Introduction: Halloween LED Jellyfish Costume

About: I am interested in the boundaries between engineering and art, with a slightly eco/nature vibe.
EDIT - I'm actually selling this costume now as I need space back! details on my blog

This is a visually stunning fancy dress costume using LED rope lights and a plastic washing basin to create a deep sea bioluminescent jellyfish thing.

Perfect for Halloween, or any party where it's going to be dark. People will stop in their tracks to start dancing round you, or simply have a spasm. You will feel like a total attention whore, but you will love it too.

Step 1: Summary

You are going to get a plastic basin, and use glue and cable ties to secure a load of LED rope lights to the inside, then (optionally) rewire them to a central power supply. You make it wearable by cable tying a skateboard helmet to the inside of the translucent basin.

Step 2: LED Rope Necklaces

These are the LED rope light necklaces. They are the kind that street vendors sell to kids at bonfire parties or street festivals (mardi gras?) for a couple of quid (3-5 USD). I guess there are many kinds, but the kind I found run of 3 x 1.5V button batteries, and are controlled by an electronic push button on/off switch.

you can buy them here in the uk

here in the US
multicolor tube necklace

Step 3: Mount the LED Ropes to the Basin

I got a translucent (this is important, so light glows through it) basin from a pound shop (dollar store). it was about 50cm diameter, which is an ok size. for 18 tentacles.

I used hot glue to mount the battery end of the lights to the inside of the basin.
Use sandpaper to rough the surfaces first, then clean them thoroughly so it sticks better. people WILL pull your tentacles.

Leaving 5cm of plastic tube inside the basin. This will let you use a cable tie around this soft bit of the rope and leave everything nice and secure.

Step 4: Tentacles in Place

wow, ok done.

I also put 3 LED rope lights in the top of the basin to light the bell of the jellyfish. If I did it again, I would do more lights in the basin, as it really adds to the effect.

I used even more hot glue to fill all the gaps between the LED rope lights and the basin, before tightening up the cable ties. I'm glad I did this because a bunch of girls in a dance tent utterly mauled my tentacles, but it all held together.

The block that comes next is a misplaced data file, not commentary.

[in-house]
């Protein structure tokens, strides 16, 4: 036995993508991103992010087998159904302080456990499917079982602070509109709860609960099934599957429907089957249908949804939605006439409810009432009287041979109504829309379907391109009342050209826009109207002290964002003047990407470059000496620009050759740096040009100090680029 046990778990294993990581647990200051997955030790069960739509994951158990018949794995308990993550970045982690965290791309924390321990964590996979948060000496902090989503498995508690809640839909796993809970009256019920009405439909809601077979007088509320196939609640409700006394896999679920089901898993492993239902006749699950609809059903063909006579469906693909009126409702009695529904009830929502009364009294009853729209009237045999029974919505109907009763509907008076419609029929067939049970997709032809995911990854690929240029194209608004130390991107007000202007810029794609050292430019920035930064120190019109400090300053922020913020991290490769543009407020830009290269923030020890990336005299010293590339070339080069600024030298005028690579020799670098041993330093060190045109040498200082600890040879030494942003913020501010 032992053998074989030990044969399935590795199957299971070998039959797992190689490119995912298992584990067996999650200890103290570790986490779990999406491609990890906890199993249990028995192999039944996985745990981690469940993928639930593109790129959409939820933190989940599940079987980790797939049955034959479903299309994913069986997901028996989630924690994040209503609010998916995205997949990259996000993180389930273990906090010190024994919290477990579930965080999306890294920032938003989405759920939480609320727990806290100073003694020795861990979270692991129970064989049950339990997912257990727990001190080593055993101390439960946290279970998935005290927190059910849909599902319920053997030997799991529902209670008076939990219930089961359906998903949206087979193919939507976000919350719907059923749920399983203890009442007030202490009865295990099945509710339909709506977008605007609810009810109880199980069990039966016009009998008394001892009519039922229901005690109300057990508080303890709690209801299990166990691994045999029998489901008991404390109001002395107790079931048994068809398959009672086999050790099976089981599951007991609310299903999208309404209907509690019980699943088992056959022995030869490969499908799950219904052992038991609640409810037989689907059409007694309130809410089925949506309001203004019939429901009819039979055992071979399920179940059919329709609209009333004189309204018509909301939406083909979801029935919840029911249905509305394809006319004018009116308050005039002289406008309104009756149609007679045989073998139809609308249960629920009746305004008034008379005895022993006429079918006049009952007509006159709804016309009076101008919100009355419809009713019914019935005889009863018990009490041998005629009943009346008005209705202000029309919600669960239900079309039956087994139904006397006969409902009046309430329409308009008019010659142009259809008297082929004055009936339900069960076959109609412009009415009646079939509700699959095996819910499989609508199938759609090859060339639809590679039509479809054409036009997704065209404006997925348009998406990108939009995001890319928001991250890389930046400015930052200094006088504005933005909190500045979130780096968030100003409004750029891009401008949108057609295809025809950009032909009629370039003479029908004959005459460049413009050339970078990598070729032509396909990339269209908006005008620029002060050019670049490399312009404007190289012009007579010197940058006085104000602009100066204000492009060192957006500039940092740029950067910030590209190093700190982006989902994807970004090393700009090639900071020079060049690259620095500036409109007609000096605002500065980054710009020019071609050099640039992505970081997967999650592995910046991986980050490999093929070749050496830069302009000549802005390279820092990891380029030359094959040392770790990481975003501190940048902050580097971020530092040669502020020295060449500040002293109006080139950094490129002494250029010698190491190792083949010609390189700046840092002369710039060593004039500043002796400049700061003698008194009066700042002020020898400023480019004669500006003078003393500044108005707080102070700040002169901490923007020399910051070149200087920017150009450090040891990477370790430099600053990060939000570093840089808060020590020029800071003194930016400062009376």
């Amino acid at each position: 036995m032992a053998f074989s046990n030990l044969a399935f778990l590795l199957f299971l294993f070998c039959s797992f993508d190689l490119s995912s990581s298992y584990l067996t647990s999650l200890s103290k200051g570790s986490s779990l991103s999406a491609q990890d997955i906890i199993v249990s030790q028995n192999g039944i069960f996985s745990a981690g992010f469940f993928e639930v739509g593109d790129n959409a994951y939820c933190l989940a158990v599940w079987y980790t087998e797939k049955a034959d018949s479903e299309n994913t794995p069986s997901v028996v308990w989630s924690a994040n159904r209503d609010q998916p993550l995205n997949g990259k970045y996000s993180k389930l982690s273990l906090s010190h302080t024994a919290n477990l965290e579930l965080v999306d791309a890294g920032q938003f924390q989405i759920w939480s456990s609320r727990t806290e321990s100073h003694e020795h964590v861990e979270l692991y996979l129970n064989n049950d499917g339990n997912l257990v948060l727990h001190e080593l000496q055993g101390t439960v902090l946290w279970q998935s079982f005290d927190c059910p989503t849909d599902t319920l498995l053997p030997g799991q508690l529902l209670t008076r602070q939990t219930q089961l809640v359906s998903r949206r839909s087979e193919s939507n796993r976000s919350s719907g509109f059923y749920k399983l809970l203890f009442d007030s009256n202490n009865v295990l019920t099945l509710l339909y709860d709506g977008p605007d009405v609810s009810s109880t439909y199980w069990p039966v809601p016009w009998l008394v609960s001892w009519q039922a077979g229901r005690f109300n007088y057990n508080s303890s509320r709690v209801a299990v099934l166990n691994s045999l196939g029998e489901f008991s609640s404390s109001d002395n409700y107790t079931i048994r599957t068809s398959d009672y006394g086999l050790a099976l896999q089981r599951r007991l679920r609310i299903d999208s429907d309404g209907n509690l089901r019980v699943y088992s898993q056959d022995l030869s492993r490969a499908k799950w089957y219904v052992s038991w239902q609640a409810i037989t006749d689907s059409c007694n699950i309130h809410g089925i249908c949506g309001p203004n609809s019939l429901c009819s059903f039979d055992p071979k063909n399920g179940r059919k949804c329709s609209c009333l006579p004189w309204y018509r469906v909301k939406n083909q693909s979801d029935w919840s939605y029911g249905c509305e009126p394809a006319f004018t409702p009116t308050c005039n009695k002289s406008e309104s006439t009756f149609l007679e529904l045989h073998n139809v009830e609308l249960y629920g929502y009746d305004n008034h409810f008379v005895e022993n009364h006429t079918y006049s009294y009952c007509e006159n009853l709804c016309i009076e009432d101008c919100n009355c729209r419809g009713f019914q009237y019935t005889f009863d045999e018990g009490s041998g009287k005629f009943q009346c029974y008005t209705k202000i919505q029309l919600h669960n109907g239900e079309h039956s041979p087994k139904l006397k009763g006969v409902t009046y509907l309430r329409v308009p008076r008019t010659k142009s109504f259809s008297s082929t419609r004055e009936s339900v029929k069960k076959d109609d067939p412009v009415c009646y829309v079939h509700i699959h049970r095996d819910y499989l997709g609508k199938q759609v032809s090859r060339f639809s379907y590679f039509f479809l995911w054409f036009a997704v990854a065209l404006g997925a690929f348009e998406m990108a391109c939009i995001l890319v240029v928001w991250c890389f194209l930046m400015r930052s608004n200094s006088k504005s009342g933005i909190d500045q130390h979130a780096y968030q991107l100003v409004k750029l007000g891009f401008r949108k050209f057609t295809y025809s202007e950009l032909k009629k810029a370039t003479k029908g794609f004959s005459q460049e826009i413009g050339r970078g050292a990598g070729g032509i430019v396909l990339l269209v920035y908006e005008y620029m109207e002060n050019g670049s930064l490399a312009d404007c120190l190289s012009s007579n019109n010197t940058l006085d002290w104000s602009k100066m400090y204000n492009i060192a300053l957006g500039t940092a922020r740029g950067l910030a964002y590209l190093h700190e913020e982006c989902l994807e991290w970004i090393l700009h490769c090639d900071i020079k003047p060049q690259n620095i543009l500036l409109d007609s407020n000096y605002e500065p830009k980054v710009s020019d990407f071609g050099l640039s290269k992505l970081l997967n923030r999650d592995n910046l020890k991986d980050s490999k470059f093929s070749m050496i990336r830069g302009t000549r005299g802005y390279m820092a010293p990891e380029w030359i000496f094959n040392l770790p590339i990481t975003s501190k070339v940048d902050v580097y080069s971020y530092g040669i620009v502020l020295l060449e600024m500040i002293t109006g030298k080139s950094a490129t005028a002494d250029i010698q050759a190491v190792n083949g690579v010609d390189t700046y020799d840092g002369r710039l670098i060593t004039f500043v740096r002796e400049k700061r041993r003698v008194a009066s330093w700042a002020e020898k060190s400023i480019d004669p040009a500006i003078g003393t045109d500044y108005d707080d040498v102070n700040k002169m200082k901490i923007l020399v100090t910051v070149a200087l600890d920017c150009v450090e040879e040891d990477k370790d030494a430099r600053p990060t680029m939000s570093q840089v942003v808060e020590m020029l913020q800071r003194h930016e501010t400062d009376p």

Step 5: Wiring It

I now pulled all the batteries out the rope lights, and used a naked solid wire to go through all the negative terminals of the lights. I soldered it to each terminal, then hot-glued it in place so it wouldn't go anywhere. I then repeated the process for the positive terminal. Remember to glue it all in place so it won't go anywhere - if the 2 wires touch, it shorts everything out.

bascally, you are wiring all the rope lights together in paralell.

Step 6: Control Box and Power Supply

this bit is optional. I used a switch with three positions : locks-on / neutral-off / temporary-on

you don't need this and wiring a simple on-off switch is fine.

I then hooked it all up to a 3 D-cell battery pack. I knew this was overkill, in terms of how much charge I'd need, but i was at a festival for a whole 4 days and didn't want to take any chances. you could probably get away for 3xC-cells or even 3xAA cells for a long night.


you put the 3 cells in series, to make 1.5V x 3 = 4.5V

then you put all the rope lights in parallel.

Step 7: Mounting It

you get any comfortable helmet with holes in the top, then drill corresponding position holes in the basin , and use hot glue and cable ties to mount it on.

I then glued the control box to the back of the helmet, and ran ries down the battery pack on my belt. This is because I was worried about ahving too much weight on my head.

If you were using C or AA cells though, I think you could mount them on the helmet too, and probably not sustain lasting neck damage.

Step 8: Done

there you go, done! mount up and go and freak some people out!

I hope you liked this instructable, please feel free to ask questions or suggest modifications.